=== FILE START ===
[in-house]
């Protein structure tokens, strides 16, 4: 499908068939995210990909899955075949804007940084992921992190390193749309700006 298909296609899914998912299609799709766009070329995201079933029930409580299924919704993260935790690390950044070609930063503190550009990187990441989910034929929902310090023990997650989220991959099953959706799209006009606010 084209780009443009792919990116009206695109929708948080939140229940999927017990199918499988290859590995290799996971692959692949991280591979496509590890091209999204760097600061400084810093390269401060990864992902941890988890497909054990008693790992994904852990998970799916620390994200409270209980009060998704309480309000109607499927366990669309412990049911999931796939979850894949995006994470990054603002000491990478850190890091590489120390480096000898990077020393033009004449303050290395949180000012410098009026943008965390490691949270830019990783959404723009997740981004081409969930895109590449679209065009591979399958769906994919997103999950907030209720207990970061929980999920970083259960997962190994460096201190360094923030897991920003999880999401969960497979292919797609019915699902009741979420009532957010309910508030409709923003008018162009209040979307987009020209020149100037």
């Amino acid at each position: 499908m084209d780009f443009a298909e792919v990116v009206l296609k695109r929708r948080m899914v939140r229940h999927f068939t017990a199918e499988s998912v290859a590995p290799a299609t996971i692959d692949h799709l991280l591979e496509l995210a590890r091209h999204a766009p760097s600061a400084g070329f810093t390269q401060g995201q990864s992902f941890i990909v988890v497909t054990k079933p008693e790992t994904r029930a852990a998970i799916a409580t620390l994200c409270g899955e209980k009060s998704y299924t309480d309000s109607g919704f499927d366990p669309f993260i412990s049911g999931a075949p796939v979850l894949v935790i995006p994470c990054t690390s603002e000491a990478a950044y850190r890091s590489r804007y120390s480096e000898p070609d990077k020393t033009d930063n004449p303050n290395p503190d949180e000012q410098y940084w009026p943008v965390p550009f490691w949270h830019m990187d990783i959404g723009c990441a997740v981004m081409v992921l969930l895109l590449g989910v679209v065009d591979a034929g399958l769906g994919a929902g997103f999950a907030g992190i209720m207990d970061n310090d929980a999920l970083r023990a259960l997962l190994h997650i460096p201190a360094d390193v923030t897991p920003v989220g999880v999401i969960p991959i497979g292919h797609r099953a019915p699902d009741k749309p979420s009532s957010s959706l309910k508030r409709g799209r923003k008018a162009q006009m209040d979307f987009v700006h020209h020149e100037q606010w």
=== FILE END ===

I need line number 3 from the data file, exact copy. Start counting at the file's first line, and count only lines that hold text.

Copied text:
């Amino acid at each position: 499908m084209d780009f443009a298909e792919v990116v009206l296609k695109r929708r948080m899914v939140r229940h999927f068939t017990a199918e499988s998912v290859a590995p290799a299609t996971i692959d692949h799709l991280l591979e496509l995210a590890r091209h999204a766009p760097s600061a400084g070329f810093t390269q401060g995201q990864s992902f941890i990909v988890v497909t054990k079933p008693e790992t994904r029930a852990a998970i799916a409580t620390l994200c409270g899955e209980k009060s998704y299924t309480d309000s109607g919704f499927d366990p669309f993260i412990s049911g999931a075949p796939v979850l894949v935790i995006p994470c990054t690390s603002e000491a990478a950044y850190r890091s590489r804007y120390s480096e000898p070609d990077k020393t033009d930063n004449p303050n290395p503190d949180e000012q410098y940084w009026p943008v965390p550009f490691w949270h830019m990187d990783i959404g723009c990441a997740v981004m081409v992921l969930l895109l590449g989910v679209v065009d591979a034929g399958l769906g994919a929902g997103f999950a907030g992190i209720m207990d970061n310090d929980a999920l970083r023990a259960l997962l190994h997650i460096p201190a360094d390193v923030t897991p920003v989220g999880v999401i969960p991959i497979g292919h797609r099953a019915p699902d009741k749309p979420s009532s957010s959706l309910k508030r409709g799209r923003k008018a162009q006009m209040d979307f987009v700006h020209h020149e100037q606010w």